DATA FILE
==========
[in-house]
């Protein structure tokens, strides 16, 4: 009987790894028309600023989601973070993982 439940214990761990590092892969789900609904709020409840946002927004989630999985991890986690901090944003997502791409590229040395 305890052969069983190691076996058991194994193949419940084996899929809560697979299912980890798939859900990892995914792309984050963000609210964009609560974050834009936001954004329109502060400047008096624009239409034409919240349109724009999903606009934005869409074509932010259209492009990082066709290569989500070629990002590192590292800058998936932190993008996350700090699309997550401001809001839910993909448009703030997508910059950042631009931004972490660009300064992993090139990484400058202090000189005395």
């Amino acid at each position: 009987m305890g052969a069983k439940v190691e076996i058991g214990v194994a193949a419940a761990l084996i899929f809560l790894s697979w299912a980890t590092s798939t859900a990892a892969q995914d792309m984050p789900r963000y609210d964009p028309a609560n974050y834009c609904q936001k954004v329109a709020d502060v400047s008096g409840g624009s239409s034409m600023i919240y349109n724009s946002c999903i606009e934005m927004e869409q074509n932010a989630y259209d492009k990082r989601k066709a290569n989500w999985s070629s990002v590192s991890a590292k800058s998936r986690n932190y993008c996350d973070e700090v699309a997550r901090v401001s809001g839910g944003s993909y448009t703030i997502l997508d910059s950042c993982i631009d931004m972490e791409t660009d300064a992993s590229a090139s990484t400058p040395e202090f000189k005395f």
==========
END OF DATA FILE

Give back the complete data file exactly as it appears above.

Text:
[in-house]
């Protein structure tokens, strides 16, 4: 009987790894028309600023989601973070993982 439940214990761990590092892969789900609904709020409840946002927004989630999985991890986690901090944003997502791409590229040395 305890052969069983190691076996058991194994193949419940084996899929809560697979299912980890798939859900990892995914792309984050963000609210964009609560974050834009936001954004329109502060400047008096624009239409034409919240349109724009999903606009934005869409074509932010259209492009990082066709290569989500070629990002590192590292800058998936932190993008996350700090699309997550401001809001839910993909448009703030997508910059950042631009931004972490660009300064992993090139990484400058202090000189005395």
């Amino acid at each position: 009987m305890g052969a069983k439940v190691e076996i058991g214990v194994a193949a419940a761990l084996i899929f809560l790894s697979w299912a980890t590092s798939t859900a990892a892969q995914d792309m984050p789900r963000y609210d964009p028309a609560n974050y834009c609904q936001k954004v329109a709020d502060v400047s008096g409840g624009s239409s034409m600023i919240y349109n724009s946002c999903i606009e934005m927004e869409q074509n932010a989630y259209d492009k990082r989601k066709a290569n989500w999985s070629s990002v590192s991890a590292k800058s998936r986690n932190y993008c996350d973070e700090v699309a997550r901090v401001s809001g839910g944003s993909y448009t703030i997502l997508d910059s950042c993982i631009d931004m972490e791409t660009d300064a992993s590229a090139s990484t400058p040395e202090f000189k005395f």